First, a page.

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An Open Letter Part 1: Assessing Crude Oil Exploration and the Environmental Impacts on Sustainable Economic Development in Badagry.

Posted by on April 15, 2021 at 7:45 PM


His Excellency

Mr. Babajide Sanwo-Olu

The Executive Governor

Lagos State

Alausa - Lagos




Hon. Minister of Environment

His Excellency

Muhammad Mahmood

Federal Ministry of Environment


Mabushi - Abuja





Hon. Minister of Petroleum Resources

Chief Timipre Sylva

Block D

NNPC Towers

Herbert Macaulay way

Central Business District - Abuja





16 April 2021

Dear Sirs


Part 1: Assessing Crude Oil Exploration and the Environmental Impacts on Sustainable Economic Development in Badagry. An Appeal to Lagos State Governor, Minister of Environment, Federal Ministry of Environment & Minister of Petroleum Resources


The environmental impacts of crude oil exploration cannot be overlooked and such impacts have been observed in the Niger Delta region. This has threatened human habitation and livelihood. One example of such is community Ajido, in Badagry Lagos State, and others that are in close proximity to the exploration site have complained of their discomfort as ecological impacts and problems increase. The discomfort recorded across these communities includes loss of livelihood and health hazards. And the complaints include the failure to adequately implement and regulate the Environmental Impact Assessment act (EIA) for oil exploration to consider international standards, a requirement that must be met, and complied with, before commencing oil exploration. Some of the impacts of oil exploration suffered in the Ajido Badagry region include acid rain affecting the fertility of the soil and has been seen in areas of low crop growth as an environmental impact and skin irritation, rashes and likelihood of cancer as some of the many human impacts. Other consequences discovered in these categories is the rise in temperature that has led to immature growth and withering plants such as mat stalks, coconut trees, maize, casava and a reduction in the coconut market and diverse farm produce industry (see Nwannekanma, 2019).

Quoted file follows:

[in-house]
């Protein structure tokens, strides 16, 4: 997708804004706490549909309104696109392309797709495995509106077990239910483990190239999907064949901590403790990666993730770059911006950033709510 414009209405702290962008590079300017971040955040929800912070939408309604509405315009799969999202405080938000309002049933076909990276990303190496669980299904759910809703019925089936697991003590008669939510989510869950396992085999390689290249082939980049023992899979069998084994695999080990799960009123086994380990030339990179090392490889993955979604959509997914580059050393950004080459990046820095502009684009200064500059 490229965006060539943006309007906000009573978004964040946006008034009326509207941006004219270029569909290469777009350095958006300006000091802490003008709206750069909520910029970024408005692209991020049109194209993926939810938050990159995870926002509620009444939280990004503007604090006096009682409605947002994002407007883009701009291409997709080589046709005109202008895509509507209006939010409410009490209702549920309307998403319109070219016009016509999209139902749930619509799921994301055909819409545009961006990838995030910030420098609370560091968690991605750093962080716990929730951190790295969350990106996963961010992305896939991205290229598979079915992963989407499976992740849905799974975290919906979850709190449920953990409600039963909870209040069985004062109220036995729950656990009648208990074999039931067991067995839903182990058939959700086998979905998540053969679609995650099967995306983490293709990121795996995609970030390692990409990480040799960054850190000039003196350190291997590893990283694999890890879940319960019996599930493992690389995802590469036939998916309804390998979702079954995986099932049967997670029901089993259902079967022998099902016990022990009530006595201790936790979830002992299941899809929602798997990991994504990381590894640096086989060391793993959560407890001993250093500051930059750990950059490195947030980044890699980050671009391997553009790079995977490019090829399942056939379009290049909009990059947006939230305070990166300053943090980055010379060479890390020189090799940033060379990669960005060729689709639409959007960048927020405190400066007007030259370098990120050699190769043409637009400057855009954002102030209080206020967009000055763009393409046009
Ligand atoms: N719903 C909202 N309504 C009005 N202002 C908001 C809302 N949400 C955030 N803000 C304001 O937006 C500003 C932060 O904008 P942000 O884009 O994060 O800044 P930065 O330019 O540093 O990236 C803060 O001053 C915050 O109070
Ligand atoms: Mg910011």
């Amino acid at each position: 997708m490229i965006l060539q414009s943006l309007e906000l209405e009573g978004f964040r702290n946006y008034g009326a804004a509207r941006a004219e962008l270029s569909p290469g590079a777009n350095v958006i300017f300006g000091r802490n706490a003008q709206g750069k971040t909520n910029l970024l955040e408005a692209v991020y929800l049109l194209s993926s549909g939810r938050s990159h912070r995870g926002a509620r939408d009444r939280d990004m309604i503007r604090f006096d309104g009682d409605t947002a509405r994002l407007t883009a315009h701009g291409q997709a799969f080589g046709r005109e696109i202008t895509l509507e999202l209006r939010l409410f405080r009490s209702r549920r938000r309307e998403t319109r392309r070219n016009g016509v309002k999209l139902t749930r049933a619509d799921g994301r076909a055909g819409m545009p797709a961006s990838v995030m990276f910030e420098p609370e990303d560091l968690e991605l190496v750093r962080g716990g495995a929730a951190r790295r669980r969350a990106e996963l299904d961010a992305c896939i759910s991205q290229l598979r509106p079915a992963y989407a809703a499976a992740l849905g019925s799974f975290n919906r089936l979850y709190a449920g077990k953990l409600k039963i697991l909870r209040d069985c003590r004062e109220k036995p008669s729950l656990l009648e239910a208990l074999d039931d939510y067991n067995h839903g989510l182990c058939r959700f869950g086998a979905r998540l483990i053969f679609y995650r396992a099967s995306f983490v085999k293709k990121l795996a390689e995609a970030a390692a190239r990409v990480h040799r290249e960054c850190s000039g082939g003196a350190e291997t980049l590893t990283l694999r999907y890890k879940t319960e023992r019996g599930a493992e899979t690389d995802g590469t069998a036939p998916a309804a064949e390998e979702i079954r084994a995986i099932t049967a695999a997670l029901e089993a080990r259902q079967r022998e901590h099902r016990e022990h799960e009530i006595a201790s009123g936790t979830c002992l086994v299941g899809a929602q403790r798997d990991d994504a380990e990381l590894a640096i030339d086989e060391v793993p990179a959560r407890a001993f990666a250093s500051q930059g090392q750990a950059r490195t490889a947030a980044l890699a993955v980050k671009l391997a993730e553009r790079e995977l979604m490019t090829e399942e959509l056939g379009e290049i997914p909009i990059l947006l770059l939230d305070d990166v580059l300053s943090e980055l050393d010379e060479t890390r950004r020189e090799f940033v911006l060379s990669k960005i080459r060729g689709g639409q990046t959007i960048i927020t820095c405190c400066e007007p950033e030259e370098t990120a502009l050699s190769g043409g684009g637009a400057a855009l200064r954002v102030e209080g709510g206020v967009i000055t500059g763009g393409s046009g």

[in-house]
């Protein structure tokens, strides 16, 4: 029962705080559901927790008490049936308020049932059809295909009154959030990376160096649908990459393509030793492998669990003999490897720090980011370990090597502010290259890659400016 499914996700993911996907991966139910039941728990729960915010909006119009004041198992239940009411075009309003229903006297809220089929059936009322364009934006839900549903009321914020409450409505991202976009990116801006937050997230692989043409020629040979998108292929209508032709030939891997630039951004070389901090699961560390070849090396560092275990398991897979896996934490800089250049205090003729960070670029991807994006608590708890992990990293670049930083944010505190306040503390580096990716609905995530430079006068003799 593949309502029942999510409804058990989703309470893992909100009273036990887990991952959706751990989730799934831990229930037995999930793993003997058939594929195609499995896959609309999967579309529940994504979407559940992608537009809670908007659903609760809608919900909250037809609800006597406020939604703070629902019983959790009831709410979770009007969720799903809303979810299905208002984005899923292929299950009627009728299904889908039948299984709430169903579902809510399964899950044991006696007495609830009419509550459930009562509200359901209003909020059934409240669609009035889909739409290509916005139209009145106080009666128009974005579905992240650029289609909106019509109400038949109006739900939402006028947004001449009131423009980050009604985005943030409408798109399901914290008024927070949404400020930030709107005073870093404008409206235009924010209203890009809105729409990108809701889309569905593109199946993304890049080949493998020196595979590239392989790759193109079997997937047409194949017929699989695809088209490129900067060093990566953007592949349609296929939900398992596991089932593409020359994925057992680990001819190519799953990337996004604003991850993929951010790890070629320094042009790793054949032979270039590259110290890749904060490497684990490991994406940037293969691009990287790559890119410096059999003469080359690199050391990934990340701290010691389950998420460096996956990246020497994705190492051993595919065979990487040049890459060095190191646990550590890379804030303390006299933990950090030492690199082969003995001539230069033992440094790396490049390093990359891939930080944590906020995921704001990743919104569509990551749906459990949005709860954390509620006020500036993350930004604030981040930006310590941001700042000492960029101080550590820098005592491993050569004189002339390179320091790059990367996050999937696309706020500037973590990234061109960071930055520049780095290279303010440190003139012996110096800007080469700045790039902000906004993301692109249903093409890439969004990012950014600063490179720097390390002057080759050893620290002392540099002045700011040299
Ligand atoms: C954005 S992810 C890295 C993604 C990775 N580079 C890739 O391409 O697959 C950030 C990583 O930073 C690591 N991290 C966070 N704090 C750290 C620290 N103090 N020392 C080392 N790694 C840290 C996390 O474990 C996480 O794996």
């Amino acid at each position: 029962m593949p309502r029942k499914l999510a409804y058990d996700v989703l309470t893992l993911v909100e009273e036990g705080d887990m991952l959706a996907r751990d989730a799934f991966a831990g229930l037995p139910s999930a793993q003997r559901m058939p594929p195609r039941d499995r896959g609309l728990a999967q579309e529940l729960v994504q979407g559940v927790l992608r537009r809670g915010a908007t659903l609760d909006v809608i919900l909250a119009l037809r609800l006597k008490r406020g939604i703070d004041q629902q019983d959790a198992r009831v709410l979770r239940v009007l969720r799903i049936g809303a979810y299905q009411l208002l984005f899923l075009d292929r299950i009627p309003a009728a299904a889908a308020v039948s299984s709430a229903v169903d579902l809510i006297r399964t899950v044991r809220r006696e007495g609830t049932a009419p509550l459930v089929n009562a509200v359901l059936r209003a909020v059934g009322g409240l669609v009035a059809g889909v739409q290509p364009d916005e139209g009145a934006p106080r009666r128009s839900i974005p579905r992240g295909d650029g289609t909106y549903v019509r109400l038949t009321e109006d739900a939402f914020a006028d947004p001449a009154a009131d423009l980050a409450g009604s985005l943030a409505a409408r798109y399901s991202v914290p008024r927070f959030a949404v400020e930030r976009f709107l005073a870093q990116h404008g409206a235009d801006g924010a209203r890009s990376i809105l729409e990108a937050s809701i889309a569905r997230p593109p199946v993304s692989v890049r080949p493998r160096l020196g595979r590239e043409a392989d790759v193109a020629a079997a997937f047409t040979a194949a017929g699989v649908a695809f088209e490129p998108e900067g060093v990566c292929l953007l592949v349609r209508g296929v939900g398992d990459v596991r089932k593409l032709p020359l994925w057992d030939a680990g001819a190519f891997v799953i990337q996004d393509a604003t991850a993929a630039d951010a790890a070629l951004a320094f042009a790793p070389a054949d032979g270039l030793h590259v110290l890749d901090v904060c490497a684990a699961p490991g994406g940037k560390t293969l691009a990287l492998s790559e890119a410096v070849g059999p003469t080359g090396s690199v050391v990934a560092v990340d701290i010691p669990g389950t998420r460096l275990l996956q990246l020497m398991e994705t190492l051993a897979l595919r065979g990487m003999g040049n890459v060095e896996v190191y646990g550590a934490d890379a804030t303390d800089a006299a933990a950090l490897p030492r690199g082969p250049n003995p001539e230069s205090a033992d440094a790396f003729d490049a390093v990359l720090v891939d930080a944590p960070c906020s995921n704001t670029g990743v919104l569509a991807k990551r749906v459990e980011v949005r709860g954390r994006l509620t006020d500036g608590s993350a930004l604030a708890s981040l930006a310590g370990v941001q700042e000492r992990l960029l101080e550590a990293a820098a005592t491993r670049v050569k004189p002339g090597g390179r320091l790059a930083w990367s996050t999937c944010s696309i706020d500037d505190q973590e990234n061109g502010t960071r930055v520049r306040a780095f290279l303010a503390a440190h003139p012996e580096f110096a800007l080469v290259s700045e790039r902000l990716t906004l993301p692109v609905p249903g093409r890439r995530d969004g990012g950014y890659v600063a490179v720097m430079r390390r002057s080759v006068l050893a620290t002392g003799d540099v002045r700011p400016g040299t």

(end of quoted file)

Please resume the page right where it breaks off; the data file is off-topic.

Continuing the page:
The impact goes beyond Ajido. Gberefu Island and other communities have been equally affected as oil exploration has reduced the quantity of fish because of the light connected with the flying of gas and some have labelled the exploration as “exploitation” because of the way the agents behave (see Nwannekanma, 2019).

Comparable examples have been found in the Niger Delta, that Lagos State could learn from in order to prevent the devastating consequences of crude oil exploration or exploitation (see Pitkin, (2011; Ayanlade, 2016). For a critical overview of the situations and matters at hand, UVOBPI-TEAMCO has researched the lessons to be learnt and have offered the following results for your examination.

Stakeholders engaging in the policy process of Crude Oil Exploration